Alongside the continued development of its huge West Karoun oil fields, the completion of the supergiant South Pars non-associated gas offshore sector (including the implementation of Phase 11 operations), and the finalisation of the crude oil transfer pipeline from Guriyeh to Jask, Iran’s core focus in the current sanctions environment is to optimise the output and revenues from its already world-scale petrochemicals sector. This has always played a key role in Iran’s ‘resistance economy’ model - the concept of generating value-added returns by leveraging intellectual capital into business development wherever possible. In the last week or so, Iran has launched another three major petchems projects and discussed further co-operation with Russia in the sector.
In sanctions terms, Iran’s petchems sector has always occupied a somewhat grey area from the legal perspective. “When the previous set of major sanctions were at their height [2011/12], Iran’s petrochemical industry was the subject of U.S. and E.U. sanctions, and the only way for Iran to sell such products ‘legally’ was to customers outside the U.S. and E.U.,” a Washington DC-based senior lawyer with an international litigation and arbitration specialist legal firm, told OilPrice.com. At that time, secondary sanctions were in place in the U.S. on any person worldwide that purchased, acquired, sold, transported, or marketed Iranian-origin petrochemical products, or provided goods or services valued at US$250,000 or more (or US$1 million over a 12-month period) for use in Iran’s production of petrochemical products. In the E.U. there was a ban on the import, purchase, or transportation of Iran-origin petrochemical products, and on the export to Iran of certain equipment for use in the petrochemical industry. In stark contrast to the previous sanctions era, there are currently no E.U. sanctions specifically on Iran’s petchems sector and nor are there plans to impose them. From the U.S. perspective, it cannot currently exert jurisdiction for ‘primary’ sanctions unless U.S. persons are involved – notably U.S. banks and U.S. employees.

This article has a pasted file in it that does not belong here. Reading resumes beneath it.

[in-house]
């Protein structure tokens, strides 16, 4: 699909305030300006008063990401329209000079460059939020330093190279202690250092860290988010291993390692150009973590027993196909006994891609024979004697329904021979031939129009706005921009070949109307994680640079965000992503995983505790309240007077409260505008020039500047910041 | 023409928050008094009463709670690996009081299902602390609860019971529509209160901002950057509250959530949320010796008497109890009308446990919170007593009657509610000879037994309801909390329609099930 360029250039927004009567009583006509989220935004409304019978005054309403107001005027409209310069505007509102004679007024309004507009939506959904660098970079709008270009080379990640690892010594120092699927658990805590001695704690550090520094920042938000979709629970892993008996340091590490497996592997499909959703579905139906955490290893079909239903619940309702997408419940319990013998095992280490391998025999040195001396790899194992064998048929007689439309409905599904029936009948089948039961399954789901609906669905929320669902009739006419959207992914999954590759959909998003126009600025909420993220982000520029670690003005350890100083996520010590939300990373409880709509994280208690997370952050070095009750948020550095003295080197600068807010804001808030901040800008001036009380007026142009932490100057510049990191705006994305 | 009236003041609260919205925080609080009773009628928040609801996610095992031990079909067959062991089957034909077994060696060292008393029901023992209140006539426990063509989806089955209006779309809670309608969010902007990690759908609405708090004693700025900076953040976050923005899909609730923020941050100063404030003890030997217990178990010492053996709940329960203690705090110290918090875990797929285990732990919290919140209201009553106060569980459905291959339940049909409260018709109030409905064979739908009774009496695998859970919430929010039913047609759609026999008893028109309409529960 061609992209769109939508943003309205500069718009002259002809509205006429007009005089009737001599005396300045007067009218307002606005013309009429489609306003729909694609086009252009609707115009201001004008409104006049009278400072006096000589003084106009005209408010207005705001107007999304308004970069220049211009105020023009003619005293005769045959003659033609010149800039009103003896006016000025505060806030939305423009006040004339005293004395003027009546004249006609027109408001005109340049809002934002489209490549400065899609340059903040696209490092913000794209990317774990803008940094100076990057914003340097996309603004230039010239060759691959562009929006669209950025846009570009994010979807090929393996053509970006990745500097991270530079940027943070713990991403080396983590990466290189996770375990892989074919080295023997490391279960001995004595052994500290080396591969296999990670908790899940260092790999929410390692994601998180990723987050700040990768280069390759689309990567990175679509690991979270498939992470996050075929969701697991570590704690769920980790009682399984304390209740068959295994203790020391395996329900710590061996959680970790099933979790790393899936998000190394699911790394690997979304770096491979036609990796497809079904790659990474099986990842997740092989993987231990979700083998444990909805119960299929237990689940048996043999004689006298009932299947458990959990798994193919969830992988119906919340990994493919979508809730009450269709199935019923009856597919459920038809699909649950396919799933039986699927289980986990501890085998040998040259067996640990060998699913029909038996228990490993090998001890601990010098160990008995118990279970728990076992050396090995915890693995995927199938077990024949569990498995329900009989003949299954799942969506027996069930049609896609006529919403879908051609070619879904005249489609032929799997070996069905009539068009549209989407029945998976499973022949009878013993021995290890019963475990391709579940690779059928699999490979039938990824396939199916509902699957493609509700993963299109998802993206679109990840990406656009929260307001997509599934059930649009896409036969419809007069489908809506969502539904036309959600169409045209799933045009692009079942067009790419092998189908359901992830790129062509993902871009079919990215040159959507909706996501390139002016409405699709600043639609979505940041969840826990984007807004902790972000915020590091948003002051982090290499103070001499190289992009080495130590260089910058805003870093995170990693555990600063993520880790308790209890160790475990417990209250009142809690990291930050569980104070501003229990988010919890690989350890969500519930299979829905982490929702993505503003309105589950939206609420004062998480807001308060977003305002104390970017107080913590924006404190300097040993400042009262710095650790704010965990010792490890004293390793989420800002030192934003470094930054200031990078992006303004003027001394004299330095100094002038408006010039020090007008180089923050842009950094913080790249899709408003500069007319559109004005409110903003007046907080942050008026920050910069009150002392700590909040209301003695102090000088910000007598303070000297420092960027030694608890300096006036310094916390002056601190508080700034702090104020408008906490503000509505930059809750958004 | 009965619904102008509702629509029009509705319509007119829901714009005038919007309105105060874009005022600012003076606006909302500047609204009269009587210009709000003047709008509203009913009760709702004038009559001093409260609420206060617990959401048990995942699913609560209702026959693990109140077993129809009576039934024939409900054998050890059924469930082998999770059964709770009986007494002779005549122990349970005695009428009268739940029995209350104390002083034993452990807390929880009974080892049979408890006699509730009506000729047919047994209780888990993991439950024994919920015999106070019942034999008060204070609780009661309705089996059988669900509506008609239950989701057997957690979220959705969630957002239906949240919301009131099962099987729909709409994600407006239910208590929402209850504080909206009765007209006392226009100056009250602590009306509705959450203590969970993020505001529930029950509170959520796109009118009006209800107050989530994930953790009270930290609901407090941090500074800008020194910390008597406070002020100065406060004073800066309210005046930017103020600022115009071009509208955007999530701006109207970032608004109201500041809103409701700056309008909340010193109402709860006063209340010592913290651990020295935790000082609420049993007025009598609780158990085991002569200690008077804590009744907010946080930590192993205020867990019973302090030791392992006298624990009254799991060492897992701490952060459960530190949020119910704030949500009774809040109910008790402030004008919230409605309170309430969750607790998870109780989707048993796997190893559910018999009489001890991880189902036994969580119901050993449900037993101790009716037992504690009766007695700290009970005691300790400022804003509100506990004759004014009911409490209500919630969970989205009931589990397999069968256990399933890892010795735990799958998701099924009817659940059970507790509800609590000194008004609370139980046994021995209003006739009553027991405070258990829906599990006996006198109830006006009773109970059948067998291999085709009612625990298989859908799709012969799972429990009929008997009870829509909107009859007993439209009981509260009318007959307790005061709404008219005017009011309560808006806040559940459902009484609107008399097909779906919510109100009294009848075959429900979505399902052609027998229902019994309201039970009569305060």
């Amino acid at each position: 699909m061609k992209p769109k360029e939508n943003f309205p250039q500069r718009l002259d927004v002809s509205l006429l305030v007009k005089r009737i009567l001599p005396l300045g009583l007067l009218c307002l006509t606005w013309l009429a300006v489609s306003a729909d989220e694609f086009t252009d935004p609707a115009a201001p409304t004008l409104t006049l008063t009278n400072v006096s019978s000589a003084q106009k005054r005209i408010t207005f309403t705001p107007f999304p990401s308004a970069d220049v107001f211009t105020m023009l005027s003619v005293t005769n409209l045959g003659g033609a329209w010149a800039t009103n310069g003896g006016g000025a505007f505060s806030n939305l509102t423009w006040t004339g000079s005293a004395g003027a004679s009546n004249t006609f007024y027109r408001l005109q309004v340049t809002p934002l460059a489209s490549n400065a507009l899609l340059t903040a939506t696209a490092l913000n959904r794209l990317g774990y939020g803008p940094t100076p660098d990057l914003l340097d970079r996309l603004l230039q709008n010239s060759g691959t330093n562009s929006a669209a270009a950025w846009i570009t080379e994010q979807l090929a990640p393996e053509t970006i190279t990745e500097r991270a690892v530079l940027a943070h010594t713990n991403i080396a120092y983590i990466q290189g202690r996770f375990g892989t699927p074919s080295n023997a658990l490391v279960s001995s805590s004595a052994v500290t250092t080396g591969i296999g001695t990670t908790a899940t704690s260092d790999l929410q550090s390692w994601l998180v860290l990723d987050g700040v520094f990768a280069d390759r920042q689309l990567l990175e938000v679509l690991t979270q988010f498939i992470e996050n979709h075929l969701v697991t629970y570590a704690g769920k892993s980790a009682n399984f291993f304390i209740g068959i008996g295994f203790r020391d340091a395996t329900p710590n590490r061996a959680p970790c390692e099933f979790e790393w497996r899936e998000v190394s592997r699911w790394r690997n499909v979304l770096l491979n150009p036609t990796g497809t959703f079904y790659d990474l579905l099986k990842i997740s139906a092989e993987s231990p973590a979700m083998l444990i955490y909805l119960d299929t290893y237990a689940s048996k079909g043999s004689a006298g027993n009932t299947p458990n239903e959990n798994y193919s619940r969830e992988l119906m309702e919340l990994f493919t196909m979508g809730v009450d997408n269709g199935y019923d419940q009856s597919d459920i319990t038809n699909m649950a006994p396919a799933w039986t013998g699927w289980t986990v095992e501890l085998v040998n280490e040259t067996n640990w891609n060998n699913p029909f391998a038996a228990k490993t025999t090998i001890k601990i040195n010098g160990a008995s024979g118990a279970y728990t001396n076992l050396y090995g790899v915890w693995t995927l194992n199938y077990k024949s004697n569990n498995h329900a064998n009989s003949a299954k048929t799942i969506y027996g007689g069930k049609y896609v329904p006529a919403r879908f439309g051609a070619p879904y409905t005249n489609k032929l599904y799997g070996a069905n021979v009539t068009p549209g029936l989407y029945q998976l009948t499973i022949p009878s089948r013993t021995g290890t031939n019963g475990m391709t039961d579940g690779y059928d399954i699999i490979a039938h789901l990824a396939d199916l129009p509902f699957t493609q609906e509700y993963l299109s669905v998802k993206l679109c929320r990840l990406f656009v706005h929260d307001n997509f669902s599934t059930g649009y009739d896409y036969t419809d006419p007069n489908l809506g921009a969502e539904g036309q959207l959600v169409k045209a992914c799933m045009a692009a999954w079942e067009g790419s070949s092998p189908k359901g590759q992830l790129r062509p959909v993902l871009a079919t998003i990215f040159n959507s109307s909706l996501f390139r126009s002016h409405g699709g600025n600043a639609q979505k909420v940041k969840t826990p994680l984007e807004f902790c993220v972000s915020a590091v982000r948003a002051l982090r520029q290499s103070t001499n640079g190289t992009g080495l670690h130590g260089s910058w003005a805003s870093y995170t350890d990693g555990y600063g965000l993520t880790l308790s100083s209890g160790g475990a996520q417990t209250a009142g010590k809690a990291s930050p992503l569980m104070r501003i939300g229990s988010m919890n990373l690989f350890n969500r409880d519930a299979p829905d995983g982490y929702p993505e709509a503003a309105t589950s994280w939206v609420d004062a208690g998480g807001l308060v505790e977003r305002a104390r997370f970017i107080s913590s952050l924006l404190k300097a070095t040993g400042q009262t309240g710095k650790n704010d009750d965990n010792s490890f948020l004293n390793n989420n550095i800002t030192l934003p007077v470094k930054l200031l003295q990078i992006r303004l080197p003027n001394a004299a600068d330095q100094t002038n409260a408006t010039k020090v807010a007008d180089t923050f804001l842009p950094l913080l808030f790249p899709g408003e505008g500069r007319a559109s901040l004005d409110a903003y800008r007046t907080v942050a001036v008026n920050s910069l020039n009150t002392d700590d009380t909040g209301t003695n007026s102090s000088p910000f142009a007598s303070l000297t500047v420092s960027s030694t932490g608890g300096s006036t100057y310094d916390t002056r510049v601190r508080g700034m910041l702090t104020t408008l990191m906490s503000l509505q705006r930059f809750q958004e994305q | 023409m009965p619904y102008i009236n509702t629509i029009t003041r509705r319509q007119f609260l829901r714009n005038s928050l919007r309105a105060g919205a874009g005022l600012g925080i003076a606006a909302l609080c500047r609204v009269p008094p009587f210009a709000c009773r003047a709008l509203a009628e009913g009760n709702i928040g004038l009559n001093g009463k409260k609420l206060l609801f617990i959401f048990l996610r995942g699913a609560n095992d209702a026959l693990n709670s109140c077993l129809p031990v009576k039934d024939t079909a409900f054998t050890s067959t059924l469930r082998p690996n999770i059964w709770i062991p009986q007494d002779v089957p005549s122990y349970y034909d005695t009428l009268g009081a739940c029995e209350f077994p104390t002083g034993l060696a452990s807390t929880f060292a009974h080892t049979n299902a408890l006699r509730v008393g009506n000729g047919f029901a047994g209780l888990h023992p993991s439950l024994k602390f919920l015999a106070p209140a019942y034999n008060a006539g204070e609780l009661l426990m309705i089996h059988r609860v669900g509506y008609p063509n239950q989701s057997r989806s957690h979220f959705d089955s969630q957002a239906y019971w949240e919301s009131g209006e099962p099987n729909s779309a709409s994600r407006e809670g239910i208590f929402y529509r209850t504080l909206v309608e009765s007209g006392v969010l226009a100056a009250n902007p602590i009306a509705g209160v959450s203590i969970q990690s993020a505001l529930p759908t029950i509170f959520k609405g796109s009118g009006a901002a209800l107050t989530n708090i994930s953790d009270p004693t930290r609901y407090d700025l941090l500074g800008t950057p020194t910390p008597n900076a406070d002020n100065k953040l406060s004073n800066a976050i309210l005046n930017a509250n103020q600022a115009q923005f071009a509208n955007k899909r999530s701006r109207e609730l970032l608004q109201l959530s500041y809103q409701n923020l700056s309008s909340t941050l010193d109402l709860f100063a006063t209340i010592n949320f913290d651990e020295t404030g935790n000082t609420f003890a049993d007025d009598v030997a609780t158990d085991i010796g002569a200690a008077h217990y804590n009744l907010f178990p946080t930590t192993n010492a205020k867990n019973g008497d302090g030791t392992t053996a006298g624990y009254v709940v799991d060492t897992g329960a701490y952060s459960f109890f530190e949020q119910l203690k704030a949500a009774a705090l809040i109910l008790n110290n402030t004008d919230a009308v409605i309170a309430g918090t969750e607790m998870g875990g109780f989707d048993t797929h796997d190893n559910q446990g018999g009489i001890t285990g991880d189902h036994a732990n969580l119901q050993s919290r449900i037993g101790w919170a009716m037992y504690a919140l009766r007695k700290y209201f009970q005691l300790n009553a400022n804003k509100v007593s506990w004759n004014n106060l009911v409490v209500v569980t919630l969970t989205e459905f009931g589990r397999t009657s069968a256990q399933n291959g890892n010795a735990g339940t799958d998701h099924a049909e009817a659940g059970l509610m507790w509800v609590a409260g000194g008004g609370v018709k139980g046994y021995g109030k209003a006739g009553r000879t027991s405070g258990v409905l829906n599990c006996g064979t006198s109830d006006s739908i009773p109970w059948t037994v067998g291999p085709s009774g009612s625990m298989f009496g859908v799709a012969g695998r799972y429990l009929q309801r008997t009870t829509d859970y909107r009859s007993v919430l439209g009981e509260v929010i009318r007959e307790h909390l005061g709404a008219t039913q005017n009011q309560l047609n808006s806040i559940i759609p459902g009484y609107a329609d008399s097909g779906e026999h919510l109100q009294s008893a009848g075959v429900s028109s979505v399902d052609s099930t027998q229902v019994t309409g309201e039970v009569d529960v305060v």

Given this backdrop, then, Iran has aggressively developed its petchems sector over the years towards the goal of producing at least 100 million tons per year (mtpy) by the original target year of 2025. Last week, though, Iran’s Petroleum Minister, Bijan Zanganeh, stated that the country’s petrochemical production capacity would reach the 100 mtpy figure three years early – in 2022 – by which time the sector would be generating at least US$25 billion per year. He added that plans were also underway to increase the yearly revenues from petchems to at least US$37 billion per year by the end of 2026, while production at that point would be around 133 mtpy. Even more specifically, according to a comment last week from the chief executive officer of Iran’s National Petrochemical Company (NPC), Behzad Mohammadi, so far this Iranian calendar year (ending on 20 March 2021), nine petrochemical projects have come online in Iran and eight others are expected to become operational by the end of the year. These new projects, he added, will lift the total production capacity of the Islamic Republic’s petchems industry from around 66 mtpy to at least 77 mtpy by 20 March 2021. Related: Will Batteries Kill Off Traditional Power Plants?
Three of these major projects were officially inaugurated last week alone, specifically the olefin and sulphur recovery units of Ilam Petrochemical Plant (IPP), the potassium sulphate unit of Urmia Petrochemical Plant (UPP), and the Hegmataneh Petrochemical Plant (HPP). The new units at IPP have come on stream with a total annual production capacity of 750,000 mtpy and an investment of €866 million, with the IPP’s chief executive officer, Hassan Najafi-Semnani, stating last week that with the inauguration of the olefin unit, the feedstock of the heavy polyethylene unit (which links in to the game-changing West Ethylene Pipeline) will be supplied from this unit. He added that overall the unit is designed to yield 458,000 mtpy of ethylene, 124,000 mtpy of propylene, 132,000 mtpy of pyrolysis gasoline, and 33,000 mtpy of liquid fuel. Interestingly in the context of the aforementioned grey area in which petchems sits in sanctions law, the sulphur recovery unit is licensed by France’s Axens (albeit built by Iran’s Energy Industries Engineering and Design).